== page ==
PubMed | BRAC Research and Evaluation Division, Médecins Sans Frontières, Ministry of Health, The Union and 3 more.
Type: Journal Article | Journal: Public health action | Year: 2015

BRAC, a non-governmental organisation, implemented a modified smoking cessation programme for tuberculosis (TB) patients based on International Union Against Tuberculosis and Lung Disease (The Union) guidelines in 17 peri-urban centres of Dhaka, Bangladesh.To determine whether a modified version of The Unions smoking cessation intervention was effective in promoting cessation among TB patients and determinants associated with quitting smoking.Cohort study of routinely collected data.A total of 3134 TB patients were registered from May 2011 to April 2012. Of these, 615 (20%) were current smokers, with a mean age of 38 years (13.8). On treatment completion, 562 patients were analysed, with 53 (9%) lost to follow-up or dead, while 82% of smokers had quit. Patients with extra-pulmonary TB were less likely to quit than those with pulmonary TB. Patients with high-intensity dependence were less likely to quit than those with low-intensity dependence.This study suggests that a simplified smoking cessation intervention can be effective in promoting smoking cessation among TB patients in Bangladesh. This is encouraging for other low-resource settings; the Bangladesh National Tuberculosis Control Programme should consider nationwide scaling up and integration of this smoking cessation plan.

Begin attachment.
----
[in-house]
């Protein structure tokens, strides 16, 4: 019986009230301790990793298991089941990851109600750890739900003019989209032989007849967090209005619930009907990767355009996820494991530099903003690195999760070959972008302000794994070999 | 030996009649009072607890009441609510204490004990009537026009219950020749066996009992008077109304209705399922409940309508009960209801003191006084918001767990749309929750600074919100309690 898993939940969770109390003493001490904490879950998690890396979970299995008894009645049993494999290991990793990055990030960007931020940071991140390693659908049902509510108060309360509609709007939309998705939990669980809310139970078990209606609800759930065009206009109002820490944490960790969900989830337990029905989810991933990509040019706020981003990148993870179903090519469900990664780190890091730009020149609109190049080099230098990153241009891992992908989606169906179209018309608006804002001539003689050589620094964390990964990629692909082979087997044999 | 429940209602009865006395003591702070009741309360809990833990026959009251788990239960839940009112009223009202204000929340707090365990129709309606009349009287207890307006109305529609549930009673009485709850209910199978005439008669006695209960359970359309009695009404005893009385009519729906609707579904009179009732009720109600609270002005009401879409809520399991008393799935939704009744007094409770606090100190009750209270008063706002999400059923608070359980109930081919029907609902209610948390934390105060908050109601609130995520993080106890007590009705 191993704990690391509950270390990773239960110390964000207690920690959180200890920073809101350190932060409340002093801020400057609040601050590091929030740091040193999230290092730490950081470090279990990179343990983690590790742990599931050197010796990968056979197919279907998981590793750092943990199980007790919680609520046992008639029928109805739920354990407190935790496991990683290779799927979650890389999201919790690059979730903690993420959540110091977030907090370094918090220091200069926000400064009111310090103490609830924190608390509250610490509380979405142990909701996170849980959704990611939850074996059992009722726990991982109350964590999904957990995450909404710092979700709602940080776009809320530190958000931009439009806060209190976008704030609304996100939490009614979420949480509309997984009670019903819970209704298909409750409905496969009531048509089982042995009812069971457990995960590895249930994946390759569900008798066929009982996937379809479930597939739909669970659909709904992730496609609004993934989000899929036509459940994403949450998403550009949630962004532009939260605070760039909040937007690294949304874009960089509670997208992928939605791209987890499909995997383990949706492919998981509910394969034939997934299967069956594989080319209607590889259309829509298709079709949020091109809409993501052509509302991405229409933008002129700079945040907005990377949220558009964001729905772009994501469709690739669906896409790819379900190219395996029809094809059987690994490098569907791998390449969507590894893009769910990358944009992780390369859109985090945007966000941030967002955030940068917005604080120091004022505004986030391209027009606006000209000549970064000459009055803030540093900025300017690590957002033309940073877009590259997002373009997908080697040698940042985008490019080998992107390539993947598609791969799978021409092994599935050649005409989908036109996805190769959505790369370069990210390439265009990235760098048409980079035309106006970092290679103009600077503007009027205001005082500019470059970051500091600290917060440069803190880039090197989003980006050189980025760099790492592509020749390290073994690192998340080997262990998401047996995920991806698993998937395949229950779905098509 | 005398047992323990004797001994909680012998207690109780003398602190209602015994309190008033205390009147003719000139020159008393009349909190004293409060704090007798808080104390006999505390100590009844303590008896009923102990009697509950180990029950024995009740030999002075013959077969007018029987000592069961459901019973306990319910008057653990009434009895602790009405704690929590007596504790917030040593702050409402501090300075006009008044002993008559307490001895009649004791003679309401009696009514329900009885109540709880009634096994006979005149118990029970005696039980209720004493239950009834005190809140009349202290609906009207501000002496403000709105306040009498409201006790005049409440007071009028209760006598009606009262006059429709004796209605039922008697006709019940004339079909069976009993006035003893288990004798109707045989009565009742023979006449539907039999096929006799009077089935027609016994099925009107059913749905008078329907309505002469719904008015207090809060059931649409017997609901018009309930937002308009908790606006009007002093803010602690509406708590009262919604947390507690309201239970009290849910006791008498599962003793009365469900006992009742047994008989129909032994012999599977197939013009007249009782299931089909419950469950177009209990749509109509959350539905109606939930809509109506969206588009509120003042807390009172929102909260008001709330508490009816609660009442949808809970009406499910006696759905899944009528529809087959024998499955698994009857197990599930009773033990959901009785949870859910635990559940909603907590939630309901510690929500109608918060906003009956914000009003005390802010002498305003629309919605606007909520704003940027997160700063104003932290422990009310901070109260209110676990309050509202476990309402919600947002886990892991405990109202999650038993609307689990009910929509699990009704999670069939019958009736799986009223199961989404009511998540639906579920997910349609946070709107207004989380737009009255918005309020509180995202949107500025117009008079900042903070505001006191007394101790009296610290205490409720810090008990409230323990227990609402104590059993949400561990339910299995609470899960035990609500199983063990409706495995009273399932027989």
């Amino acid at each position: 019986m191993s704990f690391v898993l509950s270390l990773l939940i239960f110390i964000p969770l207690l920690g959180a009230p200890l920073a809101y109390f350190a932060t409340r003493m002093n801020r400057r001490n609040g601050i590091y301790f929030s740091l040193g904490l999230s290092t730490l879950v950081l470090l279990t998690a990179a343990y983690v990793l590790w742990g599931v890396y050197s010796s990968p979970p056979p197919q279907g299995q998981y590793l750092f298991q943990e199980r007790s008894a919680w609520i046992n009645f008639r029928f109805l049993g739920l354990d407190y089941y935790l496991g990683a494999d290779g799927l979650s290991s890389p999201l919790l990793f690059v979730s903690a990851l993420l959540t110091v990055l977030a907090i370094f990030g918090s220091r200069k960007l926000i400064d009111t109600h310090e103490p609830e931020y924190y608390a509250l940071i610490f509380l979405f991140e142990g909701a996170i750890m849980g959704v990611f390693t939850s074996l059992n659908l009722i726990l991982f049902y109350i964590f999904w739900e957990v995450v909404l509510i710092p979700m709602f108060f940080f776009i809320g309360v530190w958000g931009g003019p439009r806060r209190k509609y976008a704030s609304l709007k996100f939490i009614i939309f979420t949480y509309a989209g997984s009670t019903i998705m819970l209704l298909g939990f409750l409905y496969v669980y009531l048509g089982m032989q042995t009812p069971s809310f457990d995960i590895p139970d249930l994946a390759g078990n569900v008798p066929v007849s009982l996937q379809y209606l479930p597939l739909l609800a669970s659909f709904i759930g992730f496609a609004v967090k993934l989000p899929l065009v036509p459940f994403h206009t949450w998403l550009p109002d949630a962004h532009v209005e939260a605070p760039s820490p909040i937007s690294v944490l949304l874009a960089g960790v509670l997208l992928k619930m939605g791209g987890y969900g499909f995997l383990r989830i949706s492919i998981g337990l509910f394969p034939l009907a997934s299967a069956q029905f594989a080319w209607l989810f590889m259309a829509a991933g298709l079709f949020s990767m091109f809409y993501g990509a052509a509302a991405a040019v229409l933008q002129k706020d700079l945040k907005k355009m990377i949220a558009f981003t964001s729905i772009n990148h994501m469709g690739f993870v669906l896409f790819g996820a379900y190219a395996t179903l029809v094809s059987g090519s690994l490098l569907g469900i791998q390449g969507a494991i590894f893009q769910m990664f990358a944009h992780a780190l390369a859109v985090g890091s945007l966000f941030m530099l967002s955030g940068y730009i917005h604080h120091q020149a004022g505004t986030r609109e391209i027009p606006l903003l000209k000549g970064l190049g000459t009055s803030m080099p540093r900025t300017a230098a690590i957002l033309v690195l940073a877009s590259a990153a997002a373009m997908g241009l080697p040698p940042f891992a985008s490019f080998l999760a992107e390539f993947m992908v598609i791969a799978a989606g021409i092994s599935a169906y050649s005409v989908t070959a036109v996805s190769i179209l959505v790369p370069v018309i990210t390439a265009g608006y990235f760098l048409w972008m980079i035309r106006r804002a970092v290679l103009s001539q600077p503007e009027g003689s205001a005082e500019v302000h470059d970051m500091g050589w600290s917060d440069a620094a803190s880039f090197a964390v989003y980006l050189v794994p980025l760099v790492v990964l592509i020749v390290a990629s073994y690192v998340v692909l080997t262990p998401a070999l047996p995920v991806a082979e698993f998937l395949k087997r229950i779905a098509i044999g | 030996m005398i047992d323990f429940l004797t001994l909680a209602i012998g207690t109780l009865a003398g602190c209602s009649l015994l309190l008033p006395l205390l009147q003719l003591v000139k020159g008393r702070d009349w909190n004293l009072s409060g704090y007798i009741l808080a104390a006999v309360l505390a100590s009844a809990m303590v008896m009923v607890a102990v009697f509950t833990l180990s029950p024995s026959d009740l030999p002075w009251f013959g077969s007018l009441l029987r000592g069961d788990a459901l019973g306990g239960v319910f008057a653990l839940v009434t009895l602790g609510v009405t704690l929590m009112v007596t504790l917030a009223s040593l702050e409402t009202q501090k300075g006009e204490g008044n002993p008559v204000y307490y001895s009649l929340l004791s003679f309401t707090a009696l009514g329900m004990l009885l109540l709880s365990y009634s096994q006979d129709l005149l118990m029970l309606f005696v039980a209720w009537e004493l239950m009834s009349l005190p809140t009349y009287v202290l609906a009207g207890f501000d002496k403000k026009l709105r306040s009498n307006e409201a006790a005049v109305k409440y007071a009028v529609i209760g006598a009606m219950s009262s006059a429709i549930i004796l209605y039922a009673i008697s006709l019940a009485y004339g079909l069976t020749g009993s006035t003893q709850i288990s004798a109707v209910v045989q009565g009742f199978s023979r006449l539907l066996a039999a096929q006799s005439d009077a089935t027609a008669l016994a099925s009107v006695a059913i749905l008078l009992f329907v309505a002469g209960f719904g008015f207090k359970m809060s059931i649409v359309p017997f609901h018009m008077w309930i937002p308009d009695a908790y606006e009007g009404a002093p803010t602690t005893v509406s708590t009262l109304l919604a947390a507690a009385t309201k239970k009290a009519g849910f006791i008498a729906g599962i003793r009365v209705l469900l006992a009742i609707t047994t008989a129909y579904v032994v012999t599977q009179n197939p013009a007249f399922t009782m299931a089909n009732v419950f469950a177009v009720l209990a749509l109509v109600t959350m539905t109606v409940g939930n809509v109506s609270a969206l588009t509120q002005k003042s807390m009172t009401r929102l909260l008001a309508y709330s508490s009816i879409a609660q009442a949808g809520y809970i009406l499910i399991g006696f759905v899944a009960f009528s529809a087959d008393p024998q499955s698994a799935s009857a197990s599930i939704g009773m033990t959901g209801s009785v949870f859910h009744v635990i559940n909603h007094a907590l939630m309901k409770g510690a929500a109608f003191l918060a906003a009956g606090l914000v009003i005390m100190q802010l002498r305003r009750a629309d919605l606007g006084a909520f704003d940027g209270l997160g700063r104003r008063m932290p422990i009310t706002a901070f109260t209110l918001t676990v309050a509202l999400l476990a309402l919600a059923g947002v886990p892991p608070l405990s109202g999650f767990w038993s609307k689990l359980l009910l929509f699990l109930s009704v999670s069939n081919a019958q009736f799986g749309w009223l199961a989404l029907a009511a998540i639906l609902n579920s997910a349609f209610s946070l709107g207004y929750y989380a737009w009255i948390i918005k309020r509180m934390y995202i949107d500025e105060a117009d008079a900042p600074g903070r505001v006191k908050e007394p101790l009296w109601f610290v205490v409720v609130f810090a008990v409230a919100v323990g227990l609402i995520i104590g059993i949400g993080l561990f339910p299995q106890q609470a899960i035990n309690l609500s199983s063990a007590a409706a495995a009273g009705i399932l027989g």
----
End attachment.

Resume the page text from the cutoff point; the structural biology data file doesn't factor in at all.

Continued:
PubMed | BRAC Research and Evaluation Division and BRAC Center
Type: | Journal: Journal of health, population, and nutrition | Year: 2016